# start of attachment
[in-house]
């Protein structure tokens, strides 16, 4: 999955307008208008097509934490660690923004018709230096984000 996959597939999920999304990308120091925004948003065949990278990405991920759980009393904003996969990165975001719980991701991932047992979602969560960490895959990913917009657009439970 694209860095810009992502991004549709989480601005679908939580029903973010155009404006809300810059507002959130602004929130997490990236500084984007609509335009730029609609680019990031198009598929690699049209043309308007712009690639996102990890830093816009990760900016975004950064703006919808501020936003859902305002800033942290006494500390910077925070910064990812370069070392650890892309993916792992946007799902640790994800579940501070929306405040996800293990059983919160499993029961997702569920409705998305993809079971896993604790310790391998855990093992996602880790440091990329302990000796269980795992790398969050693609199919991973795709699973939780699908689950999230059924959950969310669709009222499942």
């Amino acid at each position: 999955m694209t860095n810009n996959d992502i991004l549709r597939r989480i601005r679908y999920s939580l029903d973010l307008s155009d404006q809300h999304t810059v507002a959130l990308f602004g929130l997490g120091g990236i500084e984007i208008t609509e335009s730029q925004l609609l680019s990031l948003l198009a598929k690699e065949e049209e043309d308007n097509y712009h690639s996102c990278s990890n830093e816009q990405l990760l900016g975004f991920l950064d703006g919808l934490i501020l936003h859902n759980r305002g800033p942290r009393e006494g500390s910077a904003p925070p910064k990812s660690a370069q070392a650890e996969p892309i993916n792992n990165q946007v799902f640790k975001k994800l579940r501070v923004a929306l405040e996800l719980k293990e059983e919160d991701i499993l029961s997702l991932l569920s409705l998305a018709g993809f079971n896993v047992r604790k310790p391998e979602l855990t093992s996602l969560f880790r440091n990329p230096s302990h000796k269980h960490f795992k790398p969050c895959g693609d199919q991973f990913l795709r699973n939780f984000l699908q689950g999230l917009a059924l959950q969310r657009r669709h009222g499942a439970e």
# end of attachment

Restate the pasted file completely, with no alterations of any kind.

[in-house]
């Protein structure tokens, strides 16, 4: 999955307008208008097509934490660690923004018709230096984000 996959597939999920999304990308120091925004948003065949990278990405991920759980009393904003996969990165975001719980991701991932047992979602969560960490895959990913917009657009439970 694209860095810009992502991004549709989480601005679908939580029903973010155009404006809300810059507002959130602004929130997490990236500084984007609509335009730029609609680019990031198009598929690699049209043309308007712009690639996102990890830093816009990760900016975004950064703006919808501020936003859902305002800033942290006494500390910077925070910064990812370069070392650890892309993916792992946007799902640790994800579940501070929306405040996800293990059983919160499993029961997702569920409705998305993809079971896993604790310790391998855990093992996602880790440091990329302990000796269980795992790398969050693609199919991973795709699973939780699908689950999230059924959950969310669709009222499942």
């Amino acid at each position: 999955m694209t860095n810009n996959d992502i991004l549709r597939r989480i601005r679908y999920s939580l029903d973010l307008s155009d404006q809300h999304t810059v507002a959130l990308f602004g929130l997490g120091g990236i500084e984007i208008t609509e335009s730029q925004l609609l680019s990031l948003l198009a598929k690699e065949e049209e043309d308007n097509y712009h690639s996102c990278s990890n830093e816009q990405l990760l900016g975004f991920l950064d703006g919808l934490i501020l936003h859902n759980r305002g800033p942290r009393e006494g500390s910077a904003p925070p910064k990812s660690a370069q070392a650890e996969p892309i993916n792992n990165q946007v799902f640790k975001k994800l579940r501070v923004a929306l405040e996800l719980k293990e059983e919160d991701i499993l029961s997702l991932l569920s409705l998305a018709g993809f079971n896993v047992r604790k310790p391998e979602l855990t093992s996602l969560f880790r440091n990329p230096s302990h000796k269980h960490f795992k790398p969050c895959g693609d199919q991973f990913l795709r699973n939780f984000l699908q689950g999230l917009a059924l959950q969310r657009r669709h009222g499942a439970e």